Torie Stories

Marlene and I probably have spent more time thinking about our childhood sex education and adolescent experiences than all our readers combined. One of the ways to get kids to open up and trust us with important topics is to tell stories about embarrassing/silly things we did when we were kids. They love hearing that their “perfect” parents, weren’t always so perfect, especially as they enter puberty and become more self-conscious. I’m going to share stories from my adolescence that my kid loves to hear, in hopes it will trigger some of your own funny stories to share with your kids.

– My friend was 2 years younger than me but managed to get her first kiss before I did. I was pretty jealous so we tried to trick this neighbor boy into kissing me the next day, by convincing him to play “2 minutes in the closet”. He caught onto our tricks and escaped and I waited until 16 to get my first kiss.

– My Dad had a brilliant parenting idea. In middle school, he offered us $5./week. We could buy our lunch every day but we’d have to kick in some of our own money, or we could make our lunch every day and pocket the $5. Smart, right? Unfortunately, I managed to be both cheap and lazy and learned how to live on $5./week by eating only a donut and chocolate milk everyday for 2 years! By consuming so few, poor quality calories during such important years, it’s no wonder I was the last of my friends to get my period.

– There was a Tampax ad in my Seventeen magazine with an address at the bottom where you could write in and ask Tampax questions. My friends and I thought this sounded like a fun idea so we started making up all kinds of crazy questions. I wish I still had them because all  I remember is “I’d like to donate blood but I’m scared of needles, can I donate my menstrual blood?”  We really were wondering things like “What if I never get my period?” (I was probably 12-13) but we were trying to be sneaky by exaggerating “I’m 21 and I’ve never had my period, is that normal?” It took about two months but Tampax did write back and answered all our crazy questions as though they were real. I give them credit for looking past our adolescent silliness and taking us seriously.

– It was my first week in 7th grade and in the locker room at P.E., I noticed that I was the only one wearing a tank top undershirt, instead of a bra. Even though I didn’t need one, I worked up the nerve to ask my Mom if I could start wearing a bra. She told me I could ask my older sister for her hand-me-downs. I put on my new training bra, so proud and excited, and ran across the street to Marlene’s house. I stood there on her porch grinning, waiting for her notice, not saying anything in particular, just smiling. She didn’t notice so finally I whispered my secret to her, she congratulated me and I skipped home. I was happy, satisfied and UNCOMFORTABLE. I took that thing off as soon as I could, but sported it proudly in the locker room on Monday.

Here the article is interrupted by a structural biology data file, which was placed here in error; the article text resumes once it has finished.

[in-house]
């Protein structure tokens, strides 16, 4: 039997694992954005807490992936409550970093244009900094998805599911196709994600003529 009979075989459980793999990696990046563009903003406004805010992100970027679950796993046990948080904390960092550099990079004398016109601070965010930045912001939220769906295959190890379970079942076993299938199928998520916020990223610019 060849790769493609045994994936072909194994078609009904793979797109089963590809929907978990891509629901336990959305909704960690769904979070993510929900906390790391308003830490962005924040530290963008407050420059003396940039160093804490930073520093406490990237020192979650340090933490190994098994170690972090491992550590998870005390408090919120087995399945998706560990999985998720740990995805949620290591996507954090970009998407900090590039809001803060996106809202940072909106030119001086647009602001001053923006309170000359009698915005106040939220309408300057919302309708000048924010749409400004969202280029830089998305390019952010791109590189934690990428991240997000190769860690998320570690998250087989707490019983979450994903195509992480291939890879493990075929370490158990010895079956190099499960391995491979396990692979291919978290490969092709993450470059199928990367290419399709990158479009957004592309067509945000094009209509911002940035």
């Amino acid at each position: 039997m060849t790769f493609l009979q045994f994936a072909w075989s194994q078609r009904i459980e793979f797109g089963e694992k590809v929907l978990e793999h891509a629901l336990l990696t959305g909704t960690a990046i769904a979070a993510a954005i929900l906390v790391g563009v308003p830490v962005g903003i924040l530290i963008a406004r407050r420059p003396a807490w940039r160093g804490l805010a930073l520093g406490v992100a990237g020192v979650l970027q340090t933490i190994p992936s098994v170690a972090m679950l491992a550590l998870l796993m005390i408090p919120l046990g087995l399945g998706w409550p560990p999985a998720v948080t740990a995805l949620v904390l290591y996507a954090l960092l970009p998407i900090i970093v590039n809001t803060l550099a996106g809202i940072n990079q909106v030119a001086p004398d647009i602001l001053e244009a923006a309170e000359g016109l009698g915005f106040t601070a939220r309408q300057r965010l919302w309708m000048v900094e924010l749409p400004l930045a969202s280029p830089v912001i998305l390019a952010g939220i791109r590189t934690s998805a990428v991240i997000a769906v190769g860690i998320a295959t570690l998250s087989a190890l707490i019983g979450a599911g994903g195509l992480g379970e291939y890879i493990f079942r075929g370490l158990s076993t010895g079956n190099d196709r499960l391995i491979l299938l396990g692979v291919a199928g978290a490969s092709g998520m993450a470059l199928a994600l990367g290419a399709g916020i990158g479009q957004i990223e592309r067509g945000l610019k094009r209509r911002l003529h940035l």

– Somehow my friends and I got our hands on a diaphragm in it’s case. It was perplexing. We studied it like any good scientist would but couldn’t figure out how it worked. We thought it was a “rubber” (condom) and couldn’t figure out how it stayed on the penis without falling off.

– Marlene and I got our sex education from a variety of places (Judy Blume, Three’s Company, Dr. Ruth) but none were as enlightening as the bathroom walls on the campus of Stanford University. While Marlene’s Mom finished her PhD in the Education Dept. at Stanford, we went from stall to stall in the bathroom and got a different kind of education. We learned about life in the real world: Relationships, broken hearts, female empowerment, lesbianism, sexual harassment, unwanted pregnancies, sexually transmitted diseases, and feminism. It was all there and we were fascinated. We can say we discovered our calling and our career at Stanford, but didn’t pay a dime in tuition. (Okay, maybe one dime to see how tampon machines worked.)

Stories are fun. They make us feel connected to each other in a deep, but not serious way. Use our memories to trigger your own, or talk to your siblings or childhood friends and see what you can remember about puberty, sexuality, or growing up. Your kids will love imagining you as a funny and imperfect adolescent.

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